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03 Feb 2022
by Elizabeth Howlett

REBA Inside Track: Employers shouldn’t wait for legislation to introduce workplace menopause support

Workplace menopause support has been hitting headlines more frequently, and it would seem to the casual observer that the taboo surrounding this subject is finally over.

However, while the conversations are happening, more evidence to suggest there is little to no support for menopausal people in the workplace has recently come to the surface.



Companies such as Marks and Spencer, ASOS and Citigroup all made pledges to change their policies to support menopausal employees last year, and many others followed suit. However, The Independent recently reported that more one million UK women could quit their jobs because of a lack of menopause support

Indeed, a poll conducted by Research Without Barriers suggests that workplace menopause policies are actually few and far between, as nearly two-thirds (63 per cent) said their place of work has not introduced any kind of policy to make things easier for anyone experiencing menopause symptoms.

But employers don’t need to introduce a policy – or wait for the outcome of the recent session in the House of Commons’ Women and Equalities Committee on refreshing current legislation – to offer support. Savvy employers can prioritise supporting menopausal employees throughout every facet of the organisation, and employee wellbeing benefits can temporarily bridge the legislation support gap, while underpinning any upcoming policy changes. 

Since the pandemic flexible working has become more prevalent, but organisations that do not yet offer employees the option to flex their hours should consider it for menopausal employees. One of the main symptoms, according to Medical News Today research is fatigue, which impacted 73% of respondents. Additionally, the option to work from home can also assist those who are impacted by night sweats and insomnia, or allowing employees to take unpaid/paid leave can help those experiencing symptoms to manage them more effectively.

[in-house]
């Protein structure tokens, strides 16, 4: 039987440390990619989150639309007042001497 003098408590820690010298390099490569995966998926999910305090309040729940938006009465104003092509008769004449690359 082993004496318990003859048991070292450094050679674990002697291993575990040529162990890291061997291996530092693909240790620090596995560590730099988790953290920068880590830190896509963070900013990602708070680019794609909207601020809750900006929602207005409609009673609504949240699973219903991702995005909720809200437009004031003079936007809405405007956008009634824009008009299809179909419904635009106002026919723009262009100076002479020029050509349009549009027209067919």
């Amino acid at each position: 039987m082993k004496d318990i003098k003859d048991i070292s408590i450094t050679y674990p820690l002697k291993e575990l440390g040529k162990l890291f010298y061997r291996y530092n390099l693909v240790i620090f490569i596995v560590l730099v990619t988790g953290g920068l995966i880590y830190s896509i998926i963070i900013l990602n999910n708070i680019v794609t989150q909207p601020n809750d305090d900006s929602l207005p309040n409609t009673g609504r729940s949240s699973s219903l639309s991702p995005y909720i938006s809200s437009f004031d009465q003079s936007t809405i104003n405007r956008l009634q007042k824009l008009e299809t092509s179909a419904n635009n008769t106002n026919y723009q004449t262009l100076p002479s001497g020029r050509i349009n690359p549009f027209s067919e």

Benefits centred around mental health and wellbeing can also be a crucial lifeline, as mood swings and low mood can be a common symptom. Whether this is access to an employee assistance programme, virtual GP or assistance through digital health and wellbeing services, those undergoing the perimenopause, or the menopause, may need additional support with their mental wellbeing. 

Employers should also consider trans employees who are experiencing the menopause as anyone with female reproductive organs, who identifies as a man and has had no medical intervention, is likely to undergo the menopause eventually. Therefore, any benefits that are provided should be screened for inclusive language and messaging, alongside signposting charities that can direct employees to NHS services that are also Diversity Champions. 

Perimenopause and menopausal symptoms can be debilitating and long-lasting, which is why employment law lawyers told MPs at the recent House of Commons Women and Equalities Committee, that it should be a protected characteristic. 

With the array of options open to employers to support those experiencing menopause, organisations should focus on aligning their benefits to offer support, rather than waiting for legislation to come into effect. 

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